Known as Massachusetts’ Technology, Talents and Economic Reporting Systems (MATTERS), the system was developed by WPI students and faculty in collaboration with the Massachusetts High Technology Council, an advocacy group. It provides corporations with critical information regarding expansion, as well as essential data for developing public policy that attracts and retains business.
“This reporting dashboard makes important data accessible to those who need it. It also demonstrates the impact that our faculty and students can have on the state’s competitiveness, especially in the technology sector,” Stephen Flavin, vice president of academic and corporate development at WPI, and a member of the Massachusetts High Tech Council, said in a statement Wednesday.
MATTERS allows users to compare technology strengths between states. For example, they can look at how Massachusetts and New York stack up on talent, cost and economy metics, as well as national rankings on tax climate and technology indexes. The tool can be accessed online here.
Solution protects local aid, avoids tax hikes and any draw from the Stabilization Fund
By Governor of Massachusetts – Press Office
BOSTON – Governor Charlie Baker and Lieutenant Governor Karyn Polito today announced a series of proposals to close the Fiscal Year 15 (FY 15) budget gap recently identified by the Administration. The fixes include a combination of the Governor’s 9C authority to adjust Executive Branch spending, as well as legislation for additional spending reductions, non-tax revenue adjustments, and other one-time fixes.
As originally promised, the plan announced today does not raise taxes, cut local aid, or draw down on the state’s Stabilization Fund. The total budget imbalance addressed for FY 15 was adjusted slightly, from $765 million to $768 million due to updated tax data and other factors such as last week’s winter storm. After today’s proposal, spending for FY 15 is still a 7.7% increase over FY 14. Continue reading
By The Associated Press
Massachusetts education officials say the state’s high school graduation rate is up to 86.1 percent, with some of the strongest gains among minority and low-income students.
On Tuesday, the Department of Elementary and Secondary Education announced that the four-year graduation rate for students who entered as ninth-graders in 2010-11, or who transferred in, improved for the eighth consecutive year.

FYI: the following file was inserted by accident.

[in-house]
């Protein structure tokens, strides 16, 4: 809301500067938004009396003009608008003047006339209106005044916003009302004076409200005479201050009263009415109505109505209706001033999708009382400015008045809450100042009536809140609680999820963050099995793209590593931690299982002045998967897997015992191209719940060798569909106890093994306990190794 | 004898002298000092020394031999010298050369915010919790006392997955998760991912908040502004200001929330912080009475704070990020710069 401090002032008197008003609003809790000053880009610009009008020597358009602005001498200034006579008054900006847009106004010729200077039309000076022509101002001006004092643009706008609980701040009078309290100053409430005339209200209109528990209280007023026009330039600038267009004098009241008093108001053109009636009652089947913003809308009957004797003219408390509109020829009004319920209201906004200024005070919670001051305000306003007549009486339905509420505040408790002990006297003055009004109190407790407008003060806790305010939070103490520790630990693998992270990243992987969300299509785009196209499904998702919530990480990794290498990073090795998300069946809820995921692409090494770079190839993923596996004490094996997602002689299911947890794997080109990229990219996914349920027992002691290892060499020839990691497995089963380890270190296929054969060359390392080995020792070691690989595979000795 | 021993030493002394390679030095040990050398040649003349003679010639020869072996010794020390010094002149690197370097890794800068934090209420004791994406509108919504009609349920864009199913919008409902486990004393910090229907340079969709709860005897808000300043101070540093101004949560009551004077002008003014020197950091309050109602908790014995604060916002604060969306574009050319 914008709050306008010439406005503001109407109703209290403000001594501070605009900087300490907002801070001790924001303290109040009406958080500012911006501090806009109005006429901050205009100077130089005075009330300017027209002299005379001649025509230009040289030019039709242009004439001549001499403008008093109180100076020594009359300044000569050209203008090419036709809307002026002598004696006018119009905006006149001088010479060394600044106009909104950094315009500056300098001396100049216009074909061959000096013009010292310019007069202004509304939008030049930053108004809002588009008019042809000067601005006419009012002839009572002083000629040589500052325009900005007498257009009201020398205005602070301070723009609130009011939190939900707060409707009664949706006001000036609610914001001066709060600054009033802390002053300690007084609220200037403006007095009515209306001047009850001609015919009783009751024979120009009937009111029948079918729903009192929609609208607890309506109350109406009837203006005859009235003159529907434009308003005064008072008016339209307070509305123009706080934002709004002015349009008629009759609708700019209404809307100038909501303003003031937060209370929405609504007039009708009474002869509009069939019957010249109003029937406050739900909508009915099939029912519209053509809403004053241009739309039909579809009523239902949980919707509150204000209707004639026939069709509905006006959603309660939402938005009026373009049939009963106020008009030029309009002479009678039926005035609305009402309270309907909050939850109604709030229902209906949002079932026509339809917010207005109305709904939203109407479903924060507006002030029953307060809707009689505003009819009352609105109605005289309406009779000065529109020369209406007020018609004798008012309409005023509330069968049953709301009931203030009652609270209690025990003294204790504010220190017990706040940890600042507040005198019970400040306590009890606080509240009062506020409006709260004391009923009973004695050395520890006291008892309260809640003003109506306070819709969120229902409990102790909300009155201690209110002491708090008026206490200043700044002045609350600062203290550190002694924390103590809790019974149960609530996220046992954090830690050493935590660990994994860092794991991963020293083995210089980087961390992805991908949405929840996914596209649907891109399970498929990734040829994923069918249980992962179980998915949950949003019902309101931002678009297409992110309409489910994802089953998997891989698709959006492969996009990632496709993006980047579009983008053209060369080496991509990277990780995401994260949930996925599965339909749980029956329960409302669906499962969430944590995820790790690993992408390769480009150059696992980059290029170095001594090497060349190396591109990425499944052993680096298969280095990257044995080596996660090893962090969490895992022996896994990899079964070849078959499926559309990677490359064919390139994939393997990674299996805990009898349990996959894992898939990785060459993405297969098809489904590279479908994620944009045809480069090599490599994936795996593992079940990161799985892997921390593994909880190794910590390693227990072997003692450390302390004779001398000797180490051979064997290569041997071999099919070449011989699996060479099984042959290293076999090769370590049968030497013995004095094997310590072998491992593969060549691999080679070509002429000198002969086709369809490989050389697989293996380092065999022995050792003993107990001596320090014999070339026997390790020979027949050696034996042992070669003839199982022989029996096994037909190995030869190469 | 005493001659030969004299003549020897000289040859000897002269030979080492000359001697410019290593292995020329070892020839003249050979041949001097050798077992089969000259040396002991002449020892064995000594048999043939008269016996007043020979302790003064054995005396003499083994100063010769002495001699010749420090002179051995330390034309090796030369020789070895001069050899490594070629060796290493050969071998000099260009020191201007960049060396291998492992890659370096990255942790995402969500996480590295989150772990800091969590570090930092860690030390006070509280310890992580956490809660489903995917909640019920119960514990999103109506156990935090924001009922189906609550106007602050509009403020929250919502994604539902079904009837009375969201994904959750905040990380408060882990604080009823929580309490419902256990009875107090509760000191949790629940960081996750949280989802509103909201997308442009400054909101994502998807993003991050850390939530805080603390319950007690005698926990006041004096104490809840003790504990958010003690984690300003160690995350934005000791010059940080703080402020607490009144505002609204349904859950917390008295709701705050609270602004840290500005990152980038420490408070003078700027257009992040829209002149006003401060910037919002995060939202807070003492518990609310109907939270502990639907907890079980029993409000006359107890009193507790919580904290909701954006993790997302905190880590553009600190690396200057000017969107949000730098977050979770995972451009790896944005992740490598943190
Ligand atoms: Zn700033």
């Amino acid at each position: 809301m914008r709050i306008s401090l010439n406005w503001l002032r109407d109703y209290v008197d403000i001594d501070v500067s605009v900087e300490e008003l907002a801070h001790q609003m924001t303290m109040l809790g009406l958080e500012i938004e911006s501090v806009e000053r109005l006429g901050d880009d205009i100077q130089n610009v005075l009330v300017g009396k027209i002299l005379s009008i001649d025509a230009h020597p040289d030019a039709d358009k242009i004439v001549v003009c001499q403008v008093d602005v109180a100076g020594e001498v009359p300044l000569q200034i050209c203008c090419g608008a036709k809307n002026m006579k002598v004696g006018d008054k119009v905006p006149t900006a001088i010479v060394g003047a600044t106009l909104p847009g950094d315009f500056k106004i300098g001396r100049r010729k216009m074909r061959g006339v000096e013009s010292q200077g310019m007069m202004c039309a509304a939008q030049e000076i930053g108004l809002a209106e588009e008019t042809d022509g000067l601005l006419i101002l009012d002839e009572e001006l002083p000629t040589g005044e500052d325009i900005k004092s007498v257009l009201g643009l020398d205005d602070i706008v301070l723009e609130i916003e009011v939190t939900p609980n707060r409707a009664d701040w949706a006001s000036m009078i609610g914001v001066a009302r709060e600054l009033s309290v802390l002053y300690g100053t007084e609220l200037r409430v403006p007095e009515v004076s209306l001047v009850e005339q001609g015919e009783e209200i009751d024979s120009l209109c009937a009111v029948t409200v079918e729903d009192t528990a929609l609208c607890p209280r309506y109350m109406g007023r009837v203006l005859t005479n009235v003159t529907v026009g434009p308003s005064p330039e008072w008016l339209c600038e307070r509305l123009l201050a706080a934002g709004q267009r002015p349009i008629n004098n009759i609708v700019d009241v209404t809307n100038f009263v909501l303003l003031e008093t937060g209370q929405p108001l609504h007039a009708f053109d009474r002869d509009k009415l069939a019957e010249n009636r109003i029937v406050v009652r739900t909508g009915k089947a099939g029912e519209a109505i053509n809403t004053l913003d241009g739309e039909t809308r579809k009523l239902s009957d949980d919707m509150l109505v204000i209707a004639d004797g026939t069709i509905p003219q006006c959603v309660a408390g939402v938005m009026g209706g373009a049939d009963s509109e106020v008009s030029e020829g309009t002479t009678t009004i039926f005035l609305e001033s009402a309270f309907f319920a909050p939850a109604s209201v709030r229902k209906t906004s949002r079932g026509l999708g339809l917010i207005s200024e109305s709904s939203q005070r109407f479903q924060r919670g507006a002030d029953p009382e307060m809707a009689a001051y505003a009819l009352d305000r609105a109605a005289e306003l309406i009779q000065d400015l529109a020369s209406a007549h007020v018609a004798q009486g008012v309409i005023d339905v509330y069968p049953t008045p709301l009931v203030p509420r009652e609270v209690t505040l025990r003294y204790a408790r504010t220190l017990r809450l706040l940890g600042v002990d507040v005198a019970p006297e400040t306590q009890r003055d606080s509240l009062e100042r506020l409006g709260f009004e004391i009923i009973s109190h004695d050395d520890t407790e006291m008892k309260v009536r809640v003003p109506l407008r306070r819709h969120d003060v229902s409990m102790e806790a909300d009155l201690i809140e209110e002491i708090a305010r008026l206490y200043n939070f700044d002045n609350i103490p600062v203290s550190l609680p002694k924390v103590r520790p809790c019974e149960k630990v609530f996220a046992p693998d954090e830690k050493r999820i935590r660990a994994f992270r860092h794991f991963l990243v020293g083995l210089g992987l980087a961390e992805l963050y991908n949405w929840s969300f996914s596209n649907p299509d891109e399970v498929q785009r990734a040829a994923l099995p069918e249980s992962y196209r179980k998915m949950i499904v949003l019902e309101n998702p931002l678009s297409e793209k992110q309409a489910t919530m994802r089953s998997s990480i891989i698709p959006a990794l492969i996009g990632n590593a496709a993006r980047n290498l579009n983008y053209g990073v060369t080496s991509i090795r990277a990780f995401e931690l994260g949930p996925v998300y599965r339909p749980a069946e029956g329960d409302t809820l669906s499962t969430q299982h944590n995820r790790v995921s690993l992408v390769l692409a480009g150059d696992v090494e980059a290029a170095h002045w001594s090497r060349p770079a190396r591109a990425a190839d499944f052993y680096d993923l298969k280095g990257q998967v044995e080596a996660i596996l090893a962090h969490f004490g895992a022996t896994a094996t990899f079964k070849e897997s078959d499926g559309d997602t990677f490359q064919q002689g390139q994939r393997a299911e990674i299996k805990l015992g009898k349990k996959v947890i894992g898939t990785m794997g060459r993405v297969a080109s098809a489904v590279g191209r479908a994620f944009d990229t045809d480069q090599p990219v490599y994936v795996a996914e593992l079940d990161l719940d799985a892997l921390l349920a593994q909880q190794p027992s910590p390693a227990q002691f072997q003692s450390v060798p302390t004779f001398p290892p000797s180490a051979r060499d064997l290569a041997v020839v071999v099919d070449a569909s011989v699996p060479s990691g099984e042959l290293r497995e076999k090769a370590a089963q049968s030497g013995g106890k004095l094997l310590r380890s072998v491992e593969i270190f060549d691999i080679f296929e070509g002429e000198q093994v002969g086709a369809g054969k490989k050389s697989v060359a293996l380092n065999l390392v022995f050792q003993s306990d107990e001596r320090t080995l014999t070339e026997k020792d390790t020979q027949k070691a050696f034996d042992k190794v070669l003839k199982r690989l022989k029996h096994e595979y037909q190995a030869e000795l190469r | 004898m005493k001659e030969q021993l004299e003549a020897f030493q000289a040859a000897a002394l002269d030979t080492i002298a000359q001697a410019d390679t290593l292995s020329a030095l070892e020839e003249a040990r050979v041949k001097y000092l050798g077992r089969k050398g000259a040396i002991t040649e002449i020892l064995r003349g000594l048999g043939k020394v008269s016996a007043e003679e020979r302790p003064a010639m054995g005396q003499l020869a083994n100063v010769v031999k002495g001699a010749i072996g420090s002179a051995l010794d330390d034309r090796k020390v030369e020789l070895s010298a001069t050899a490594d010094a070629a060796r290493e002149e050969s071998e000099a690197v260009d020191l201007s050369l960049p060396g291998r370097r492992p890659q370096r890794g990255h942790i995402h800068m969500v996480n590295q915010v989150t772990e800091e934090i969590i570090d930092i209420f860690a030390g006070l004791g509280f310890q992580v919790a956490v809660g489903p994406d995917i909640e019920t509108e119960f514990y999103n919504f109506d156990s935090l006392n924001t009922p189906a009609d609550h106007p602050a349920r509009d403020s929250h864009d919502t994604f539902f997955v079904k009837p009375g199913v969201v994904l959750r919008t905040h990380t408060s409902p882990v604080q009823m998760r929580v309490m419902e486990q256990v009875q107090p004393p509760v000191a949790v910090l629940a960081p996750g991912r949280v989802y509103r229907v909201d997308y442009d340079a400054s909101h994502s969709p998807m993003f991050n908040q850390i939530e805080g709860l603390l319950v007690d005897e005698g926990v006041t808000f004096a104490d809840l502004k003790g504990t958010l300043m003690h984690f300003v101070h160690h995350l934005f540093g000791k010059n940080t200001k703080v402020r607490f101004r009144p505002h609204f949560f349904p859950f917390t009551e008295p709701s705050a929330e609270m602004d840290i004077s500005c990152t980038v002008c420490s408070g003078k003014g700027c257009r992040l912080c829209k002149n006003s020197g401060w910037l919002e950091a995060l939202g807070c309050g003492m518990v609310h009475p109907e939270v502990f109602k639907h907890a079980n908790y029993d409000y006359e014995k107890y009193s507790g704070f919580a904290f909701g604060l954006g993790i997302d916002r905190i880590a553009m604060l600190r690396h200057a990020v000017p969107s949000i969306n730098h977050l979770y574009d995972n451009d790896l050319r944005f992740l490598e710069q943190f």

In addition, the state’s annual dropout rate declined to 2 percent in the 2013-14 year, the sixth consecutive year below 3 percent and the lowest rate in more than three decades.
The biggest gains were made by black males, whose graduation rate improved by 3.1 percentage points over the previous year; Hispanic students showed a 2.4 percent improvement; and students from low-income families improved by 2.5 points.
By Jon Chesto
State lawmakers are reviving efforts to limit or ban contracts that restrict employees from working for competitors after a compromise failed last summer.
Noncompete agreements represent one of the most divisive issues in the technology sector, pitting entrepreneurs and venture capitalists who argue noncompetes stifle innovation against established companies, such as EMC Corp. of Hopkinton, which say the contracts protect intellectual property. Noncompetes often prohibit people from working for competing firms for a year or more after departing their previous employer.
Legislators last week filed at least six bills seeking to limit the use of such agreements. They include bills by Representative Lori Ehrlich, a Marblehead Democrat, and Senator Will Brownsberger, a Belmont Democrat, that would essentially ban noncompetes in the state. (Company owners who sell their businesses could still be bound by noncompetes after the sale.)The New England Venture Capital Association, a trade group in Cambridge, plans to unveil a coalition encompassing different industries next month to push the Legislature to outlaw noncompete agreements in most instances. The goal is to make the rules here similar to those in California, one of three states in which noncompetes are essentially illegal and Massachusetts’ biggest competitor in the innovation economy. Continue reading